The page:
There are some things the government can do, and there are some things it can’t. When it comes to inventing new technologies and bringing them to market, at the end of the day, those that succeed are those that are commercially viable. No matter what Chu may think about the power of the federal government, there are some things it just can’t do.

    Posted in Featured [slideshow_deploy]

    7 Responses to Did the Wright Brothers Need the Government to Make Man Fly?

    1. Rick says:

      In fact the US Government was very slow to address the offers of the Wrights and it was only after receiving offers from a syndicate in Europe that the US Army finally made an agreement with the Wrights.

      Had the US Government treated the Wrights properly, many lives would probably have been saved in the development of the airplane and the US would not have lost it's advantage in aviation to the Europeans by WWi.

    2. Check this video out on the story of Sam Langley and the Wright brothers and the animosity between them in the invention of flight : http://www.youtube.com/watch?v=LXobVt4k2Tg

      You hit the nail on the head with this article.

    3. Chris says:

      B-b-b-but, you're intimating that the "god" of Federal Government can't know and do absolutely everything simply by Imperial Fiat? The Holy Writ of Government Regulations is not in itself all-sufficient?

      Oh my goodness, I feel my faith beginning to wane, my knees becoming weak and knocking together in fear and my head growing faint at the prospect that I, me-myself-and-I, might have to actually hitch up my britches and become personally responsible for creating and producing actual goods and services from with others – and society – might benefit.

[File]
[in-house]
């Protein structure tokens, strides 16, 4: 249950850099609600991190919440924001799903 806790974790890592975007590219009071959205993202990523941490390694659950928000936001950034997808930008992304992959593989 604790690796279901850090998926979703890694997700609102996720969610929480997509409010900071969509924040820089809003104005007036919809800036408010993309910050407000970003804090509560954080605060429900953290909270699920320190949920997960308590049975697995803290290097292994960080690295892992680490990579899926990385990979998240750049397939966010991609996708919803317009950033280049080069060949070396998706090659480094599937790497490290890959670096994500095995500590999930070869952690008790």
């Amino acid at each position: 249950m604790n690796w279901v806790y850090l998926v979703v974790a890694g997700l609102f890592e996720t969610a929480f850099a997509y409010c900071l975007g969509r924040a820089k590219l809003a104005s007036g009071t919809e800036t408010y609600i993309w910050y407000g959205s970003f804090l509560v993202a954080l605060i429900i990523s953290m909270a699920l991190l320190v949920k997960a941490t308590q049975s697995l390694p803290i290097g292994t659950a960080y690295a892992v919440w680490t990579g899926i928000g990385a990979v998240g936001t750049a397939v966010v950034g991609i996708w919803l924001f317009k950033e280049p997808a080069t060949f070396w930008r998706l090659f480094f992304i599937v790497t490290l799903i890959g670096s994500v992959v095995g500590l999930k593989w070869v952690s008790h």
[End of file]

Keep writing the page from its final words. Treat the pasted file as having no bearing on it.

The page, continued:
That's a world-changing paradigm shift….I don't know if I'm ready for that yet…

    4. Dan Brosman says:

      The government pumped tons of money into Langley's failed project to fly. He never did.

    5. mort_f says:

      Rick is only showing the tip of the iceberg. At the time of WWI, the US aircraft industry was near zero, in fact all of our fliers in WWI had to use French and British aircraft, there were no US aircaft worthy of the name 'combat aircraft', with the exception of a few Curtiss flying boats.

      It was only after the US government got out of the mail business, albeit providing a subsidy for private mail carriers, that our aviation industry really 'took off'. One should note that the Boeing B-17 was a private venture, which, fortunately, some Air Corps people could ee the future, and were able to purchase a few. The bulk of that government contract went to a useless aircraft.

    6. Guest says:

      All of this sounds good; however, the aviation industry was still fed most of its money by – guess who, the government, through military spending. Not exactly "the private marketplace."

    7. dphuntsman says:

      I think people are talking around the real issues here.